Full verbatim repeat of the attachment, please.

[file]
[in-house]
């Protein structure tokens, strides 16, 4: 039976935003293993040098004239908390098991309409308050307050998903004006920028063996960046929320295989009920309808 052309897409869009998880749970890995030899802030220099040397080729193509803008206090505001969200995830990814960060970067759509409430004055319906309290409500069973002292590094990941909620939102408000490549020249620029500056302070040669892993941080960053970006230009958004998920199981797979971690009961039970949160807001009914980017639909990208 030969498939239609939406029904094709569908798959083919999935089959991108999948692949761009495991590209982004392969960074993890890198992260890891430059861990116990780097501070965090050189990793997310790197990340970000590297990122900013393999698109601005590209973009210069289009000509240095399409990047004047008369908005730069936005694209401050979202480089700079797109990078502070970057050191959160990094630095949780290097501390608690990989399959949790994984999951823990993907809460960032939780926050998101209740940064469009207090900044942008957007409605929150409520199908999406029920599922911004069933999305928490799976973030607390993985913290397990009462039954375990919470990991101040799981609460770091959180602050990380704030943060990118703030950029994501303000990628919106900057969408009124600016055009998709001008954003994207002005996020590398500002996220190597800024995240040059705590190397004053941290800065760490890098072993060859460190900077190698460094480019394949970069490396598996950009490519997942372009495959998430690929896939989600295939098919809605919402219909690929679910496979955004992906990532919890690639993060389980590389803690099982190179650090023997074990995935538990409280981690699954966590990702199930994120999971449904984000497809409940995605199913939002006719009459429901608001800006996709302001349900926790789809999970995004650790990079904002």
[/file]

[in-house]
């Protein structure tokens, strides 16, 4: 039976935003293993040098004239908390098991309409308050307050998903004006920028063996960046929320295989009920309808 052309897409869009998880749970890995030899802030220099040397080729193509803008206090505001969200995830990814960060970067759509409430004055319906309290409500069973002292590094990941909620939102408000490549020249620029500056302070040669892993941080960053970006230009958004998920199981797979971690009961039970949160807001009914980017639909990208 030969498939239609939406029904094709569908798959083919999935089959991108999948692949761009495991590209982004392969960074993890890198992260890891430059861990116990780097501070965090050189990793997310790197990340970000590297990122900013393999698109601005590209973009210069289009000509240095399409990047004047008369908005730069936005694209401050979202480089700079797109990078502070970057050191959160990094630095949780290097501390608690990989399959949790994984999951823990993907809460960032939780926050998101209740940064469009207090900044942008957007409605929150409520199908999406029920599922911004069933999305928490799976973030607390993985913290397990009462039954375990919470990991101040799981609460770091959180602050990380704030943060990118703030950029994501303000990628919106900057969408009124600016055009998709001008954003994207002005996020590398500002996220190597800024995240040059705590190397004053941290800065760490890098072993060859460190900077190698460094480019394949970069490396598996950009490519997942372009495959998430690929896939989600295939098919809605919402219909690929679910496979955004992906990532919890690639993060389980590389803690099982190179650090023997074990995935538990409280981690699954966590990702199930994120999971449904984000497809409940995605199913939002006719009459429901608001800006996709302001349900926790789809999970995004650790990079904002």